Primary School Science Conservation 2020 Award

Date posted: 18-Dec-2020

Dylan Lewis Y7 from Mahurangi College, Warkworth, being presented with the ..

Supporters of Tiritiri Inc and Fullers 360 Science Conservation 2020 Award

Date posted: 18-Dec-2020

The NIWA Auckland City Science and Technology Fair winner of the Supporters of Tiritiri ..

2020 Conservation Week

Date posted: 12-Aug-2020

Meet the Takahē on Tiritiri Matangi Island When: 1:30 pm, ..

AGM 2020

Date posted: 25-Jul-2020

PLEASE NOTE CHANGE OF DATE TO WEDNESDAY 21ST OCTOBER 2020 due to Covid restrictions at t..

Ferry Resuming July 4th!

Date posted: 01-Jun-2020

Great News!!! We have confirmation Fuller360 ferry service to Tiritiri Matangi wi..

The 2020 Photo Competition Winners

Date posted: 22-May-2020

Here are the winning and commended photos from this year's competition. Congratulations to the photo..

Celebrate the Takahe Art Competition

Date posted: 08-Apr-2020

Hi Tiri Kids, It’s TakahÄ“ Awareness Month! Everyone loves our takah..

COVID-19 Important Information

Date posted: 25-Mar-2020

The government has announced that New Zealand is now at alert level 2 for COVID-19. Th..

2019 Winner Primary School Supporters of Tiritiri and Fullers 360 Science Award is Ethan Raymond

Date posted: 11-Mar-2020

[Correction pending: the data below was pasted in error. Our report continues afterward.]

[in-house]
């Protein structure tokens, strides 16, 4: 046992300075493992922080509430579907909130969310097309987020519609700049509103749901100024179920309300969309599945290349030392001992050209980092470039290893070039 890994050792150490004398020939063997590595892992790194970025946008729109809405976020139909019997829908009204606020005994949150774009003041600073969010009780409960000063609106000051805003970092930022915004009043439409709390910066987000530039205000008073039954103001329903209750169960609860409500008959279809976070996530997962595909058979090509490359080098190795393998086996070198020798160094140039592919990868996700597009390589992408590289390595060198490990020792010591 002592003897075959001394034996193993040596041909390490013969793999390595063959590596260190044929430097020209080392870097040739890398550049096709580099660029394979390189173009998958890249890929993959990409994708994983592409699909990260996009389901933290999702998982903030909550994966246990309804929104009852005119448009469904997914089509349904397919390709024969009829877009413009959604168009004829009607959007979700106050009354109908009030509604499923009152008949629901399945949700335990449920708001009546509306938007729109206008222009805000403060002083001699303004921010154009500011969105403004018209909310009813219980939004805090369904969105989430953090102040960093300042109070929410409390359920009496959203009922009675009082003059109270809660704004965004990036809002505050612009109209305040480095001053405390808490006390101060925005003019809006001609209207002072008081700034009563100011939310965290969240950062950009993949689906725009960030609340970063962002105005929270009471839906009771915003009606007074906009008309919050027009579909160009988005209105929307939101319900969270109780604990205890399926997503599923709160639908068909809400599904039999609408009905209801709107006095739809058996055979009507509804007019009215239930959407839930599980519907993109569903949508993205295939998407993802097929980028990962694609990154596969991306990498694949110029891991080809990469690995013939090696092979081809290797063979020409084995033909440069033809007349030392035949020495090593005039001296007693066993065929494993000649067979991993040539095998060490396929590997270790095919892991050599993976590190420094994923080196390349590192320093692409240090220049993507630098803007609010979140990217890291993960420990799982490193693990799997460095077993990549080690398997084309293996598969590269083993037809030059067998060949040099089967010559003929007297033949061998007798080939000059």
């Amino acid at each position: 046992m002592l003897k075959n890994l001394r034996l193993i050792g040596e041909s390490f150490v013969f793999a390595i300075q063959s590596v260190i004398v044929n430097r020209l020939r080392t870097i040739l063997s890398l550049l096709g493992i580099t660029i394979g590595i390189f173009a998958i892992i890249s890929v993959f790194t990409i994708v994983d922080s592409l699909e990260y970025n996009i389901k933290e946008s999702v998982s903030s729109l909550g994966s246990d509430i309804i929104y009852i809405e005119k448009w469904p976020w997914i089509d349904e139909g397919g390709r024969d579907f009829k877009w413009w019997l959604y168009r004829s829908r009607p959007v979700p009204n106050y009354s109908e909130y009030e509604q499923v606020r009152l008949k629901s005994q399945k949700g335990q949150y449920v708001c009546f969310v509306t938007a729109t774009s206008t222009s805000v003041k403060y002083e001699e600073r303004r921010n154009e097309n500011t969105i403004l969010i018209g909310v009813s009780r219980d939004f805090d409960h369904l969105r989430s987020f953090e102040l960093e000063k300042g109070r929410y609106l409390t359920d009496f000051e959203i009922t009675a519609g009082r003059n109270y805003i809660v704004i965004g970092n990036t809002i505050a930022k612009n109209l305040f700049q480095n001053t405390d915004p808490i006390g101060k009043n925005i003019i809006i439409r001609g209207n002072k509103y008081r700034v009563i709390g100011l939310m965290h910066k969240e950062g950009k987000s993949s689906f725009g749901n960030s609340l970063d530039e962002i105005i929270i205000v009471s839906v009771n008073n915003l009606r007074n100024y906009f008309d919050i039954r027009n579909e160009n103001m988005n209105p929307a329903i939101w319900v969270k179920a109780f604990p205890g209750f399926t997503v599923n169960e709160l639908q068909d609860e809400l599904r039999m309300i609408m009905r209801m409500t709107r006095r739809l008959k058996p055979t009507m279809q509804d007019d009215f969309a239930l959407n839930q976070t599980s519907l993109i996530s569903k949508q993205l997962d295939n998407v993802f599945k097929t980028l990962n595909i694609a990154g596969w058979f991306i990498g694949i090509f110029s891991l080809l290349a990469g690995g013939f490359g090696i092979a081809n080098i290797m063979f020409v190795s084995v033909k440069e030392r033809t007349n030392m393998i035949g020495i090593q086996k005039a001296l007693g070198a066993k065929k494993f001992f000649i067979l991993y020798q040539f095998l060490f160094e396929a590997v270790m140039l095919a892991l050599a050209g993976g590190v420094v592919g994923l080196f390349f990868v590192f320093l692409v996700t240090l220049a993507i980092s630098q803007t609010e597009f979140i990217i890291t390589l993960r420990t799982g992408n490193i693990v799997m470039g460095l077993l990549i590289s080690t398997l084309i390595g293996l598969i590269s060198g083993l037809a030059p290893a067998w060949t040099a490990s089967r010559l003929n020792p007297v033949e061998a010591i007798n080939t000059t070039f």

Ethan has helped the Enviro-Warriors in many ways such as planning, gard..

2019 Winner Y8-Y13 NIWA Supporters of Tiritiri and Fullers 360 Science Award is Abby Haezelwood

Date posted: 11-Mar-2020

Abby Haezelwood with her winning Science Exhibit on Plastic Beaches at the NIWA Taihoro Nuk..

Welcome Swallow

Scientific name:

 Hirundo tahitica neoxena



Conservation status:

 Native. Not threatened

Mainland status:

 Widespread and locally common


 15cm, 14g




 August - March



Welcome swallows were first recorded as breeding in New Zealand in 1958, having self-introduced from Australia. They are now common in open country especially near water in lowland New Zealand, except in Otago and Southland, where they are still uncommon.

The head and back is blue-black and the forehead, throat and chest is rufous. The underparts are dull white and the deeply forked tail has a row of white spots near the tip. The song is a series of twitters, trills and cheeps.

Breeding takes place between August and March. Both birds build the half-cup nest of mud and grass, lined with dry grass, rootlets, hair, wool and a layer of feathers. The nest is placed on a ledge or attached to a rough vertical surface, often under bridges, culverts, eaves of houses, in sheds, caves, on rock outcrops or under overhanging banks. The clutch of 2–7 pale pink eggs, variably flecked reddish brown, is incubated by the female for 15–19 days. Both parents feed the chicks, which fledge at 18–23 days old. The young return to the nest to roost and continue to be fed for around 3 weeks.

Welcome swallows eat invertebrates, caught on the wing; mainly flies, including midges and blowflies, small beetles and moths.

Welcome swallows breed on Tiritiri Matangi and are often seen hawking for insects over the open grassy areas, and over the ponds.

Learn more about the welcome swallow at New Zealand Birds Online.

Photography by:  Dr Kerry Rodgers ©

References: Heather, B.D.; Robertson, H.A. 2000 The Field Guide to the Birds of New Zealand. Auckland, Viking. Moon, G The Reed Field Guide to New Zealand Birds.